India could provide Russia a third site for the construction ofnew nuclear power plants.
As someone who has been observing the dynamics of our bilateral relations for more than a decade, I did not find the contracts signed in Delhi striking, the more so since their details had been under discussion for more than a year. “Non-classical” (nuclear) energy is already commonplace, since Russia, for example, is planning to build a nuclear power plant at the opposite end of the world, in Morocco. And so we could not wait to learn the fate of the “contract of the century”, to supply India with 126 multi-role fighters, which Putin was lobbying strongly for in Delhi three years ago, when he was still president of Russia. A “ray of hope” appeared when it was reported that India is to participate, to the tune of $600 mn, in the development of a fifth-generation fighter, since this high-tech aircraft promises to be better than its American equivalent, the Raptor. But at $7.5 bn, the volume of bilateral economic links in 2009 is frankly rather depressing: it is considerably more modest than Russia’s trade turnover with the relatively small country of Turkey.
Nevertheless, these views of a sceptic would seem to be refuted by the “undercurrent” of Putin’s visit, which is the return of our two countries to the arena of real twenty-first-century geopolitics, which journalist and author Fareed Zakaria has aptly dubbed “the post-American world”.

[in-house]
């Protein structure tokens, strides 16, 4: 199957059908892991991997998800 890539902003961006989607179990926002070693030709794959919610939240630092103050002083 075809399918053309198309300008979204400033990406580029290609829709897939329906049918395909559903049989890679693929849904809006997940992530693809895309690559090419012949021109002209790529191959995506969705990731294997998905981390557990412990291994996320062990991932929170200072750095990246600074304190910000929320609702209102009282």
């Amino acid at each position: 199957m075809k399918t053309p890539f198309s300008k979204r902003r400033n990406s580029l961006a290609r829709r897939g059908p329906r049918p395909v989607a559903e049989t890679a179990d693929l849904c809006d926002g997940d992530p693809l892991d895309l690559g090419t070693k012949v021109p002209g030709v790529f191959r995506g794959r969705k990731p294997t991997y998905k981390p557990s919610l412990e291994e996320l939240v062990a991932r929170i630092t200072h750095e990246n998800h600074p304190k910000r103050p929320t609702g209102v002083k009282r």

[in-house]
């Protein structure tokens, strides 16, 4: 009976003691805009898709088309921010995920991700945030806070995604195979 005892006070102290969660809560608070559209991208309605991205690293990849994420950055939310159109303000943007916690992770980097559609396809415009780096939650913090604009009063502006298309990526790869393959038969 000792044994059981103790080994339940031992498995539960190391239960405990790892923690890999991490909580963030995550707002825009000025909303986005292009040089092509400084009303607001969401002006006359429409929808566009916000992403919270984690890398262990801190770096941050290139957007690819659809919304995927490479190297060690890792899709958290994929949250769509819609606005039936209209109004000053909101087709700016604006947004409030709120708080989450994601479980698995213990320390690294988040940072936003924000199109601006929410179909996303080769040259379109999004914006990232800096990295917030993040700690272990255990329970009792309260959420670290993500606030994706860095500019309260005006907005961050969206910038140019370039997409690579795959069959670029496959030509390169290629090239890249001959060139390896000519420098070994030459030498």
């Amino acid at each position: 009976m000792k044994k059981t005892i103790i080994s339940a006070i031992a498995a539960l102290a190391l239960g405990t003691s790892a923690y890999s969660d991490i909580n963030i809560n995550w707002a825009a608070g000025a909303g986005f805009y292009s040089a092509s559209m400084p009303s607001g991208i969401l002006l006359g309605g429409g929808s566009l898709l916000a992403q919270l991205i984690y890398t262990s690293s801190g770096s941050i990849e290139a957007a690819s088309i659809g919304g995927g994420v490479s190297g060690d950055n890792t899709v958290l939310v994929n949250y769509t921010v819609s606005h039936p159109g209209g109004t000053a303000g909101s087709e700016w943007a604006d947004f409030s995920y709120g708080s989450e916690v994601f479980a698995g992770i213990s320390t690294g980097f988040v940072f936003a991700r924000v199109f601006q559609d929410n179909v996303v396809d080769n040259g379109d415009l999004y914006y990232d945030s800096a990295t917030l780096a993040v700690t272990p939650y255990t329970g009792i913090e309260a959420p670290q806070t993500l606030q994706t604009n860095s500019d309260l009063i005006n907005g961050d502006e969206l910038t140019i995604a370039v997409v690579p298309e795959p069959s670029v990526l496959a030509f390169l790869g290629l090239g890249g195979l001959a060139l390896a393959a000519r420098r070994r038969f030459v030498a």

For a long time, Russia and India, each country in its own way, amused themselves with the illusion of a comfortable “unipolarity”, i.e. a unipolar world in the “American” style. The elites of both countries were willing to play world politics according to rules laid down by Washington. However, the global crisis that struck so “unexpectedly” showed just how shaky the political economy of a unipolar world was and forced many, including Moscow and Delhi, to take more of the initiative and to act more boldly.
For India, the China factor also plays a role in this, since many “at the top” and “on the street” believe China is trying to surround the Indians in the area of their vital interests, i.e. in South Asia. And here Russia too has remembered that peace in Central Asia, which is a key region for us, begins in Pakistan, and that we have effectively the same interests as India in Afghanistan. Putin did not shy away from talking about this in Delhi. The leaders also apparently discussed the way America’s geopolitical influence is waning and China’s is rising in both South and Central Asia.
All this obviously not only provided abundant food for thought but also prompted Delhi and Moscow to change, as it were, the geopolitical paradigm and to return, albeit in new circumstances and with new content, to the tried and tested relations which in the recent past did not prevent India or the Soviet Union from strengthening their strategic position in the southern part of Central Eurasia.
The conditions are now even more favourable for a new Russian–Indian “entente”, if only because we do not need to have an argument with America or with China, but simply need to defend our strategic interests, relying on clear political will and a newly acquired knowledge of the world.
It is in this new Russian–Indian mutual understanding and mutual rediscovery that I see the true meaning of Vladimir Putin’s brief visit to Delhi.
Dr Andrei Volodin is professor of history with the Institute of World Economy and International Relations in Moscow.
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